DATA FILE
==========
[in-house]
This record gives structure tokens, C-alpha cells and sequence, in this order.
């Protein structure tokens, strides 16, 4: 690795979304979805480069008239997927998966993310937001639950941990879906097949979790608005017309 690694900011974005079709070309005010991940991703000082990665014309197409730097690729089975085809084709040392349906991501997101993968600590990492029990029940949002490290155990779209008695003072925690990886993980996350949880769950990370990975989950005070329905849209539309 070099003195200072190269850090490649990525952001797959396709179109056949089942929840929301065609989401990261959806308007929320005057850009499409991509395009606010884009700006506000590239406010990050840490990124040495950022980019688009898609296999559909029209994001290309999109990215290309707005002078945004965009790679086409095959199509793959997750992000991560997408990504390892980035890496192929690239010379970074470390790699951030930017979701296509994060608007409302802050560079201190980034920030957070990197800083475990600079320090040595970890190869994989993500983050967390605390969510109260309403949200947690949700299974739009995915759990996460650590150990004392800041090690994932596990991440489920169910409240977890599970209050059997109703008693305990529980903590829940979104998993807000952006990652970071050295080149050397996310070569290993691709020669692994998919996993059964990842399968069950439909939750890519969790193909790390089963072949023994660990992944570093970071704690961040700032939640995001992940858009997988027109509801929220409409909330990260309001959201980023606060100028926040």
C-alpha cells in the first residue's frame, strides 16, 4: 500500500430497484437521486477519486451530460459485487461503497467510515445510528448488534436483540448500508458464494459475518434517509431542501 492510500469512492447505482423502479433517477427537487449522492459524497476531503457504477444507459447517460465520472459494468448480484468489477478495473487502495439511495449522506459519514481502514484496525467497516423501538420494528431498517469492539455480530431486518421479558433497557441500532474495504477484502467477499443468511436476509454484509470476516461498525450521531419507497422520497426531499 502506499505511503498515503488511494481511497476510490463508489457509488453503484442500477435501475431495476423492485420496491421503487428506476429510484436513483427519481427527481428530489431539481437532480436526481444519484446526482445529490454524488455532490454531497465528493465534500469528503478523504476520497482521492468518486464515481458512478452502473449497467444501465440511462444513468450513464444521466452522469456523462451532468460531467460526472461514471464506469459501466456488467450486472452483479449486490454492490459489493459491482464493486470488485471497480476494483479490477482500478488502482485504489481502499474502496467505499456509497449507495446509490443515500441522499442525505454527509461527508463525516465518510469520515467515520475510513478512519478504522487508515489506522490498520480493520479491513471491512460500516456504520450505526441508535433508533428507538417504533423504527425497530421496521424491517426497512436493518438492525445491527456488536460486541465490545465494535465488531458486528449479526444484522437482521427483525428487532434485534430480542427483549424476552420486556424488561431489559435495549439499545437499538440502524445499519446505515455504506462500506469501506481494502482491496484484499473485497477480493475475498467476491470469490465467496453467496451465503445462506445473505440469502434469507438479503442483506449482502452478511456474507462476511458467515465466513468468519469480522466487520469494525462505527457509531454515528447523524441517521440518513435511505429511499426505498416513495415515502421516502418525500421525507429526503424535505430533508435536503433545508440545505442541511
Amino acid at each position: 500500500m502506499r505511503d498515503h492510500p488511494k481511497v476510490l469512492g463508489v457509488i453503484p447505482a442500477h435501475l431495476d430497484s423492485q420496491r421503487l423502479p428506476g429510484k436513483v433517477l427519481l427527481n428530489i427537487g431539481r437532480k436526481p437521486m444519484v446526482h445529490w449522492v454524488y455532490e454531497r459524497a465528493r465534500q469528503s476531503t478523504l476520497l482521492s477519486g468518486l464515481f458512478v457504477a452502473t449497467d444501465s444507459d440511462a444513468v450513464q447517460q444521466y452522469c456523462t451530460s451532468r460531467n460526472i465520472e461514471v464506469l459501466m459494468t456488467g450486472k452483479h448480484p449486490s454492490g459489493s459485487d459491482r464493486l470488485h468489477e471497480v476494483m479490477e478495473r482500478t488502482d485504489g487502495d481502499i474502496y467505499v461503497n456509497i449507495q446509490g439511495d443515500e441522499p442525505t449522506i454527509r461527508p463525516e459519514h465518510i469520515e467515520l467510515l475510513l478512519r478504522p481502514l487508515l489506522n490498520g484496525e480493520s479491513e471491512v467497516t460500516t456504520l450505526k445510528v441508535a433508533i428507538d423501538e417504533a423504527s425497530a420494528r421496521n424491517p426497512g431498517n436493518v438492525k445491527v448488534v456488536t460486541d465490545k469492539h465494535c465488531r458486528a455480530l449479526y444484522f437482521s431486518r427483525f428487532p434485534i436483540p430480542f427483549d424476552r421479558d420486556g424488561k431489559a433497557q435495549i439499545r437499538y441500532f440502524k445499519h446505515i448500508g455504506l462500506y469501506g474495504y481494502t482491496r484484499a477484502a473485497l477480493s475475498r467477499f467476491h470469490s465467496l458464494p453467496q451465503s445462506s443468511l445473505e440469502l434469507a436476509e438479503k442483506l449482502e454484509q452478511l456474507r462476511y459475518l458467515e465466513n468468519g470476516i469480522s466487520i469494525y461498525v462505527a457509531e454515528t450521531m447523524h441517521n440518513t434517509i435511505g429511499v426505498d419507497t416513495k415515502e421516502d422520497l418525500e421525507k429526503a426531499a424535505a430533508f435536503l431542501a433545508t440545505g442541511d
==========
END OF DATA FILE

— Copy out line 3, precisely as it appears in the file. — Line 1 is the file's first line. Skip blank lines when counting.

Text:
């Protein structure tokens, strides 16, 4: 690795979304979805480069008239997927998966993310937001639950941990879906097949979790608005017309 690694900011974005079709070309005010991940991703000082990665014309197409730097690729089975085809084709040392349906991501997101993968600590990492029990029940949002490290155990779209008695003072925690990886993980996350949880769950990370990975989950005070329905849209539309 070099003195200072190269850090490649990525952001797959396709179109056949089942929840929301065609989401990261959806308007929320005057850009499409991509395009606010884009700006506000590239406010990050840490990124040495950022980019688009898609296999559909029209994001290309999109990215290309707005002078945004965009790679086409095959199509793959997750992000991560997408990504390892980035890496192929690239010379970074470390790699951030930017979701296509994060608007409302802050560079201190980034920030957070990197800083475990600079320090040595970890190869994989993500983050967390605390969510109260309403949200947690949700299974739009995915759990996460650590150990004392800041090690994932596990991440489920169910409240977890599970209050059997109703008693305990529980903590829940979104998993807000952006990652970071050295080149050397996310070569290993691709020669692994998919996993059964990842399968069950439909939750890519969790193909790390089963072949023994660990992944570093970071704690961040700032939640995001992940858009997988027109509801929220409409909330990260309001959201980023606060100028926040």